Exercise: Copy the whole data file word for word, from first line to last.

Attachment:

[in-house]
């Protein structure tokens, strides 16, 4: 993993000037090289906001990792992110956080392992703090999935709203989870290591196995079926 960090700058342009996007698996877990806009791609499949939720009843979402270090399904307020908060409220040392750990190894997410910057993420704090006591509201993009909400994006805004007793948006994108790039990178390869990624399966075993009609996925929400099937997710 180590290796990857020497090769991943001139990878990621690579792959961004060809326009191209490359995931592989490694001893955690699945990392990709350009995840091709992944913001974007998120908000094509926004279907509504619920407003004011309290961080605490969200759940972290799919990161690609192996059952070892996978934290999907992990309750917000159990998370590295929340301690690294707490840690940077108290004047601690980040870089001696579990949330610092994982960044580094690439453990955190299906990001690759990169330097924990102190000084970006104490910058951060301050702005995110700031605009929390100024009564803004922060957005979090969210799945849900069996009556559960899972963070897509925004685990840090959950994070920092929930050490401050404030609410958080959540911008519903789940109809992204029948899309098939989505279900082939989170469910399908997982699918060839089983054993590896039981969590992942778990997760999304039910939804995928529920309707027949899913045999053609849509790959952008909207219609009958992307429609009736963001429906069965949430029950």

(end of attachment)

[in-house]
């Protein structure tokens, strides 16, 4: 993993000037090289906001990792992110956080392992703090999935709203989870290591196995079926 960090700058342009996007698996877990806009791609499949939720009843979402270090399904307020908060409220040392750990190894997410910057993420704090006591509201993009909400994006805004007793948006994108790039990178390869990624399966075993009609996925929400099937997710 180590290796990857020497090769991943001139990878990621690579792959961004060809326009191209490359995931592989490694001893955690699945990392990709350009995840091709992944913001974007998120908000094509926004279907509504619920407003004011309290961080605490969200759940972290799919990161690609192996059952070892996978934290999907992990309750917000159990998370590295929340301690690294707490840690940077108290004047601690980040870089001696579990949330610092994982960044580094690439453990955190299906990001690759990169330097924990102190000084970006104490910058951060301050702005995110700031605009929390100024009564803004922060957005979090969210799945849900069996009556559960899972963070897509925004685990840090959950994070920092929930050490401050404030609410958080959540911008519903789940109809992204029948899309098939989505279900082939989170469910399908997982699918060839089983054993590896039981969590992942778990997760999304039910939804995928529920309707027949899913045999053609849509790959952008909207219609009958992307429609009736963001429906069965949430029950």